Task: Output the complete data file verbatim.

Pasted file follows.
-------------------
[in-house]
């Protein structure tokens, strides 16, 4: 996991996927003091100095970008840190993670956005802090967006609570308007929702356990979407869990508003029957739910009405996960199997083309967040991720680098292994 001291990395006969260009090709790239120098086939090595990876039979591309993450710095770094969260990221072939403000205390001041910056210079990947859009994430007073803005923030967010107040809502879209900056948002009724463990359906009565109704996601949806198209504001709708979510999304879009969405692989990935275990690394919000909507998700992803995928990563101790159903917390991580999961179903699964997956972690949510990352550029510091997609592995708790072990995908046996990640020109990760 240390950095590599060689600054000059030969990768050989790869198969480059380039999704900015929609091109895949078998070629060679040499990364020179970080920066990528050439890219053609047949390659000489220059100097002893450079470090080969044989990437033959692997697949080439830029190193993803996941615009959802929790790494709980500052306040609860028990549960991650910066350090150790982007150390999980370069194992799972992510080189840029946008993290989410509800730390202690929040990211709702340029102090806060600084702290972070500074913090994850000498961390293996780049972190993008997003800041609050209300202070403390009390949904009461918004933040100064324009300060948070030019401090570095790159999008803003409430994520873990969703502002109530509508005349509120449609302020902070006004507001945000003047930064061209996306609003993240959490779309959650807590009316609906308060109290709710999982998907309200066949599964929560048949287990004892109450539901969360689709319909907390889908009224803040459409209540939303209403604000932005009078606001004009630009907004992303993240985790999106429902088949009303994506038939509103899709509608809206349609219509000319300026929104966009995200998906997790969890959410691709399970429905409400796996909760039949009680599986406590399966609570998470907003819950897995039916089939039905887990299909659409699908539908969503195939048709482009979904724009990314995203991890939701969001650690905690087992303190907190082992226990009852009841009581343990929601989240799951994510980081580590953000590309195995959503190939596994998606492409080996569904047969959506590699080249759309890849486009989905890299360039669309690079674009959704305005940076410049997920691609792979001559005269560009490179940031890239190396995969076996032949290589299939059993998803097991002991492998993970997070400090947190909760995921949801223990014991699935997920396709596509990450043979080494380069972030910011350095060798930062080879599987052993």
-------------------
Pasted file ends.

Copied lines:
[in-house]
């Protein structure tokens, strides 16, 4: 996991996927003091100095970008840190993670956005802090967006609570308007929702356990979407869990508003029957739910009405996960199997083309967040991720680098292994 001291990395006969260009090709790239120098086939090595990876039979591309993450710095770094969260990221072939403000205390001041910056210079990947859009994430007073803005923030967010107040809502879209900056948002009724463990359906009565109704996601949806198209504001709708979510999304879009969405692989990935275990690394919000909507998700992803995928990563101790159903917390991580999961179903699964997956972690949510990352550029510091997609592995708790072990995908046996990640020109990760 240390950095590599060689600054000059030969990768050989790869198969480059380039999704900015929609091109895949078998070629060679040499990364020179970080920066990528050439890219053609047949390659000489220059100097002893450079470090080969044989990437033959692997697949080439830029190193993803996941615009959802929790790494709980500052306040609860028990549960991650910066350090150790982007150390999980370069194992799972992510080189840029946008993290989410509800730390202690929040990211709702340029102090806060600084702290972070500074913090994850000498961390293996780049972190993008997003800041609050209300202070403390009390949904009461918004933040100064324009300060948070030019401090570095790159999008803003409430994520873990969703502002109530509508005349509120449609302020902070006004507001945000003047930064061209996306609003993240959490779309959650807590009316609906308060109290709710999982998907309200066949599964929560048949287990004892109450539901969360689709319909907390889908009224803040459409209540939303209403604000932005009078606001004009630009907004992303993240985790999106429902088949009303994506038939509103899709509608809206349609219509000319300026929104966009995200998906997790969890959410691709399970429905409400796996909760039949009680599986406590399966609570998470907003819950897995039916089939039905887990299909659409699908539908969503195939048709482009979904724009990314995203991890939701969001650690905690087992303190907190082992226990009852009841009581343990929601989240799951994510980081580590953000590309195995959503190939596994998606492409080996569904047969959506590699080249759309890849486009989905890299360039669309690079674009959704305005940076410049997920691609792979001559005269560009490179940031890239190396995969076996032949290589299939059993998803097991002991492998993970997070400090947190909760995921949801223990014991699935997920396709596509990450043979080494380069972030910011350095060798930062080879599987052993």